The case study describes the process that Wiltshire Council has used to develop its new ‘Help to Live at Home Service’ for older people and others who require help to remain at home. The approach focused on the outcomes that the older people wish to gain from social care. It involved a complete overhaul of the social care system from the role of the social worker working alongside the customer to determine the required outcomes to the role of the providers of the service who must deliver these outcomes and receive payment based on that delivery. The report aims to promote discussion about how outcomes-based, personalised support can best work in social care in England in the future.
MENTORING AND BEFRIENDING FOUNDATION
This guide aims to give an overview of the range, diversity and positive impact of mentoring and befriending activity. Using case studies and programme examples, it outlines a range of mentoring and befriending approaches and identifies the key potential outcomes, including reduced offending, improved community cohesion, improved access to employment, reduced social isolation, higher aspirations and increased independence. The document also explains how the Mentoring and Befriending Foundation can support commissioners identify effective programmes.
WARD Cally, COOPER Vivien
Purpose: The purpose of this article is to provide a perspective from family carers on the promotion of independence and the prevention of avoidable dependency.
Design/methodology/approach: Narrative review and discussion.
Findings: Family carers frequently experience their own or their relatives’ needs being met only when they have reached crisis point. A shift to a more preventive approach, delivered in a personalised and family-centred manner, could transform the experiences of people with learning disabilities and their families.
Originality/value: Attention is drawn to the importance of strengthening the case for a preventive approach and the role of co-ordinated and strategic leadership in its delivery.
Purpose: This paper aims to describe a partnership visual arts project between Richmond Fellowship (a national mental health charity) and the Bluecoat arts centre in Liverpool involving participants with mental health problems.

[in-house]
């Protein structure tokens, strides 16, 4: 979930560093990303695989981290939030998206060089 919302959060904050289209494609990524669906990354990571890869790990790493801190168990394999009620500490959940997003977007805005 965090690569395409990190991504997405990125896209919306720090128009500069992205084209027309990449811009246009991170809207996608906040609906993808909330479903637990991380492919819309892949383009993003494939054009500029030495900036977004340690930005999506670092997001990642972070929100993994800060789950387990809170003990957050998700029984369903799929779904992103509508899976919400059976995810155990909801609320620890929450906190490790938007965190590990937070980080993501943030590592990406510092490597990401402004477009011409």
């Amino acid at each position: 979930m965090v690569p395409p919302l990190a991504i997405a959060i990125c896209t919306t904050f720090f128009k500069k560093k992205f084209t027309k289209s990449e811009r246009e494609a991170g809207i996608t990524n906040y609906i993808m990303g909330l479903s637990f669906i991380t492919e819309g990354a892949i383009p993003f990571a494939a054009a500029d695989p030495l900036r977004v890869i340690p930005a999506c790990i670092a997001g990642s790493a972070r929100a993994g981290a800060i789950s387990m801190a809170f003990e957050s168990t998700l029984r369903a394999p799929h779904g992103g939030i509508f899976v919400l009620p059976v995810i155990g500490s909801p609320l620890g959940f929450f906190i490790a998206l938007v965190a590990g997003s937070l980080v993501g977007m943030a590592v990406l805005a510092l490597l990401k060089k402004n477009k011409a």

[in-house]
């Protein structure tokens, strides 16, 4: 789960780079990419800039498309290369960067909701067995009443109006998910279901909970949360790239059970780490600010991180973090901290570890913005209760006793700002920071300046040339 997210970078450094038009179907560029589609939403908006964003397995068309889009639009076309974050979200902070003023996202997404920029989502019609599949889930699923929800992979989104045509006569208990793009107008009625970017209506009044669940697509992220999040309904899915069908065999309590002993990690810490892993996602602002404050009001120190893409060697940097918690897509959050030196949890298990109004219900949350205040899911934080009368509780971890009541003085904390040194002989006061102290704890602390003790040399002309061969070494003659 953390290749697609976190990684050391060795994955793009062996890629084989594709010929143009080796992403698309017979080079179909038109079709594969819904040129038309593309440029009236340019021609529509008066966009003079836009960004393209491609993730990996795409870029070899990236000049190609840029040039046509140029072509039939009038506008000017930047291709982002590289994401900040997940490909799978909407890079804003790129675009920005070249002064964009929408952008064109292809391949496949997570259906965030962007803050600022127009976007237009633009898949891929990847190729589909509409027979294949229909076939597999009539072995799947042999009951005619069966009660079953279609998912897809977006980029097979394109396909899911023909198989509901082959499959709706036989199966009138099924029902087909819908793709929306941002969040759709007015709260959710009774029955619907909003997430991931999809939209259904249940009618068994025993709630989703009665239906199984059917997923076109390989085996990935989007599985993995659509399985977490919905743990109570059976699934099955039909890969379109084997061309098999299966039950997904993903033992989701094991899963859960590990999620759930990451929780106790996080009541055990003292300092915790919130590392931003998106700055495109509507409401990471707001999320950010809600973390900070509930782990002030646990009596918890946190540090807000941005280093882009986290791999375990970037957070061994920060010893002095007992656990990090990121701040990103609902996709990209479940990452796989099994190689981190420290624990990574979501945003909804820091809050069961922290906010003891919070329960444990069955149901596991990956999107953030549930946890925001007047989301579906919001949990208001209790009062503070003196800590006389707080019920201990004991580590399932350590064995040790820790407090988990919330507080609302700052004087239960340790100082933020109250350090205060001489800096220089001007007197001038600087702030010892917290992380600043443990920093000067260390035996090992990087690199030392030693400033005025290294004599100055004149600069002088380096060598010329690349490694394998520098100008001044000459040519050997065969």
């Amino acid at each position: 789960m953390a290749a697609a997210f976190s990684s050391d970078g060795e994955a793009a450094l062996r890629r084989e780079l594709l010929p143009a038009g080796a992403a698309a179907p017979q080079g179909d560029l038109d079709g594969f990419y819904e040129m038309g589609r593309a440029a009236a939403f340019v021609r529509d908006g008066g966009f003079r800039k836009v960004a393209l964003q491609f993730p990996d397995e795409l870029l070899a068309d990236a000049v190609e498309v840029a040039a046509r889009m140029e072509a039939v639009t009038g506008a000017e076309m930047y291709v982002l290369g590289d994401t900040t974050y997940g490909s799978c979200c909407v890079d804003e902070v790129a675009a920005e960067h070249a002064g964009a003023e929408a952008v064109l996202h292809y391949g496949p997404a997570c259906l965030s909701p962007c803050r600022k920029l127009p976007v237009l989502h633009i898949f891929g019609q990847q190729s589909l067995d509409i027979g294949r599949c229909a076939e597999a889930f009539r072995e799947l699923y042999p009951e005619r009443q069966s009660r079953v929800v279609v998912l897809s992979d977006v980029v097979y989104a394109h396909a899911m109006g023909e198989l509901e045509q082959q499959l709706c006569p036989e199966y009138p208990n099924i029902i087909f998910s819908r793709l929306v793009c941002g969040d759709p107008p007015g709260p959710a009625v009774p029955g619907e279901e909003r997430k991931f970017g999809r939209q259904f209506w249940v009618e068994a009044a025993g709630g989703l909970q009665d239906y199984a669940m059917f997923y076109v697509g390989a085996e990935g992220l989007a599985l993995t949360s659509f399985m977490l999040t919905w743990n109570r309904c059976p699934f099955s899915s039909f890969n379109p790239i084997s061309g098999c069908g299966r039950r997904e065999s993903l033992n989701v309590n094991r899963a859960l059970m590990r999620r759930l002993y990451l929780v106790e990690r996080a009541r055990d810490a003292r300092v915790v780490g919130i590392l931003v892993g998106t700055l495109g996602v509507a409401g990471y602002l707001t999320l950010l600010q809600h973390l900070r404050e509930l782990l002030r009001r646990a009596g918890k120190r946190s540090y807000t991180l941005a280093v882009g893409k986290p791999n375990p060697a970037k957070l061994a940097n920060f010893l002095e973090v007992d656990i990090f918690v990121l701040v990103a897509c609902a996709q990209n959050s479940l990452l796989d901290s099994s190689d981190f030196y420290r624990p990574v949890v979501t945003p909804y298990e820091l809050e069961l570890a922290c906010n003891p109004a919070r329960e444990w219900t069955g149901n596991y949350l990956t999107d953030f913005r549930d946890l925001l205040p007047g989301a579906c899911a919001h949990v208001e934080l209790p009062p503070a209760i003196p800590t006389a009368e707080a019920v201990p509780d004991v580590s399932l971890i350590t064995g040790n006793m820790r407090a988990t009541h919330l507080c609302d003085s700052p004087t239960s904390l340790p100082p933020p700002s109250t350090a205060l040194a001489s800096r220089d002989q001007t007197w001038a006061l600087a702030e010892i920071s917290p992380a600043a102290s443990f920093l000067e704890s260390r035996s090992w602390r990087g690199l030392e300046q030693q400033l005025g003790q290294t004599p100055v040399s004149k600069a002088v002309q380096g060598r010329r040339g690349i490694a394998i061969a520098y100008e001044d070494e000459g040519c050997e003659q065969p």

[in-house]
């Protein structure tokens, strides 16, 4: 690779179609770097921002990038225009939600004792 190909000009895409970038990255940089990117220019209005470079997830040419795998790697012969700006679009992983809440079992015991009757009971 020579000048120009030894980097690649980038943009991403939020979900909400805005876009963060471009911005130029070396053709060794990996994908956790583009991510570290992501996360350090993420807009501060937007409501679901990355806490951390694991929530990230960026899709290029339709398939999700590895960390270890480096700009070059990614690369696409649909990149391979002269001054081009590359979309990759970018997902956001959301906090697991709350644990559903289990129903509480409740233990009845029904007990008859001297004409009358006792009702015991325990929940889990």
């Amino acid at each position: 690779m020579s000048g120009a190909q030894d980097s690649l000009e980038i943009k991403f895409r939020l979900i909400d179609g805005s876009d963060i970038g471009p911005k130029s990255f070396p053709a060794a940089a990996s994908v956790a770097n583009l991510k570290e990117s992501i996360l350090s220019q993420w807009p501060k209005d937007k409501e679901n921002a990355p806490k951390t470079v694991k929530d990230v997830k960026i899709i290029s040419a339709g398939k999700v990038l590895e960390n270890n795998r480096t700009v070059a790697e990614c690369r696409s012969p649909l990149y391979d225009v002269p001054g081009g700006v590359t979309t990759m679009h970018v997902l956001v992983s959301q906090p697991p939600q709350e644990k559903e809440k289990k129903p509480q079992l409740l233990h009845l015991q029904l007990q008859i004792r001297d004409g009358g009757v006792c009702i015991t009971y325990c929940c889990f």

Design/methodology/approach: The paper details the development of the project since September 2010 and, most importantly, the artistic development of the individuals who are still taking part and the improvements in their mental health and wellbeing. It also describes the development of the group in becoming an independent organisation.
Findings: Evaluation was undertaken at regular intervals through wellbeing questionnaires, one-to-one interviews and observation, which led to the following findings: with support, individuals with mental health problems experience significant benefit in engaging with the arts, to their mental health, their personal development and development as artists. Given time, they require less support and are willing to take on responsibilities, which has enabled them to become an independent organisation.
Social implications: This paper makes the case for the effectiveness of partnership working between mental health and arts organisations to improve mental health and social inclusion.
Originality/value: The paper adds to the body of evidence concerning the use of arts in recovery and of use to mental health organisations who are interested in using the arts in the process of support.
Results 11 - 19 of 19